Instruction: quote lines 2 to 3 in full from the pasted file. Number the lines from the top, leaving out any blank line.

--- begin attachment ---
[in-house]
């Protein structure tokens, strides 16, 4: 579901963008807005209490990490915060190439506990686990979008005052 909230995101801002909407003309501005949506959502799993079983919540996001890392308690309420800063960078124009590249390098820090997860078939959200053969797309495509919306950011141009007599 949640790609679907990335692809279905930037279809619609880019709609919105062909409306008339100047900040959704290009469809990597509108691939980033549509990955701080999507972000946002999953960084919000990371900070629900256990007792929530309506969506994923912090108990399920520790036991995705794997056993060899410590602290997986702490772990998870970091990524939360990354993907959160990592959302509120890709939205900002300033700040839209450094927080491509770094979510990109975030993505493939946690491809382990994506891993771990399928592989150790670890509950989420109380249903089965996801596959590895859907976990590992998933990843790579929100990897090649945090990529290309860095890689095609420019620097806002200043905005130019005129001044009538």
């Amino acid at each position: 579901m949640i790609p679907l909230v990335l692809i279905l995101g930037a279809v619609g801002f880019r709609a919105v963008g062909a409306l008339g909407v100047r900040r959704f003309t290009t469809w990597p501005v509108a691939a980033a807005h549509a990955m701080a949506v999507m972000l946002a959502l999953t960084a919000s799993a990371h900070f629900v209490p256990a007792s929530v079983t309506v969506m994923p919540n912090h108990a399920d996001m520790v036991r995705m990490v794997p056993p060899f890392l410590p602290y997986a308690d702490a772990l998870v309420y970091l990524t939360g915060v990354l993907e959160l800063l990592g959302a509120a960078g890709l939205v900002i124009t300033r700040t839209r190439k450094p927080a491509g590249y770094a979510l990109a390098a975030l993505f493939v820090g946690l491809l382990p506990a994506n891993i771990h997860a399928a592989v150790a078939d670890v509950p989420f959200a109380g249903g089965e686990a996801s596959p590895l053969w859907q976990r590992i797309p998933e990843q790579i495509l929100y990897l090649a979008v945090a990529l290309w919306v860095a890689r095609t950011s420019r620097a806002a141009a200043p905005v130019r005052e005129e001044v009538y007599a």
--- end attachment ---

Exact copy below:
């Protein structure tokens, strides 16, 4: 579901963008807005209490990490915060190439506990686990979008005052 909230995101801002909407003309501005949506959502799993079983919540996001890392308690309420800063960078124009590249390098820090997860078939959200053969797309495509919306950011141009007599 949640790609679907990335692809279905930037279809619609880019709609919105062909409306008339100047900040959704290009469809990597509108691939980033549509990955701080999507972000946002999953960084919000990371900070629900256990007792929530309506969506994923912090108990399920520790036991995705794997056993060899410590602290997986702490772990998870970091990524939360990354993907959160990592959302509120890709939205900002300033700040839209450094927080491509770094979510990109975030993505493939946690491809382990994506891993771990399928592989150790670890509950989420109380249903089965996801596959590895859907976990590992998933990843790579929100990897090649945090990529290309860095890689095609420019620097806002200043905005130019005129001044009538």
């Amino acid at each position: 579901m949640i790609p679907l909230v990335l692809i279905l995101g930037a279809v619609g801002f880019r709609a919105v963008g062909a409306l008339g909407v100047r900040r959704f003309t290009t469809w990597p501005v509108a691939a980033a807005h549509a990955m701080a949506v999507m972000l946002a959502l999953t960084a919000s799993a990371h900070f629900v209490p256990a007792s929530v079983t309506v969506m994923p919540n912090h108990a399920d996001m520790v036991r995705m990490v794997p056993p060899f890392l410590p602290y997986a308690d702490a772990l998870v309420y970091l990524t939360g915060v990354l993907e959160l800063l990592g959302a509120a960078g890709l939205v900002i124009t300033r700040t839209r190439k450094p927080a491509g590249y770094a979510l990109a390098a975030l993505f493939v820090g946690l491809l382990p506990a994506n891993i771990h997860a399928a592989v150790a078939d670890v509950p989420f959200a109380g249903g089965e686990a996801s596959p590895l053969w859907q976990r590992i797309p998933e990843q790579i495509l929100y990897l090649a979008v945090a990529l290309w919306v860095a890689r095609t950011s420019r620097a806002a141009a200043p905005v130019r005052e005129e001044v009538y007599a």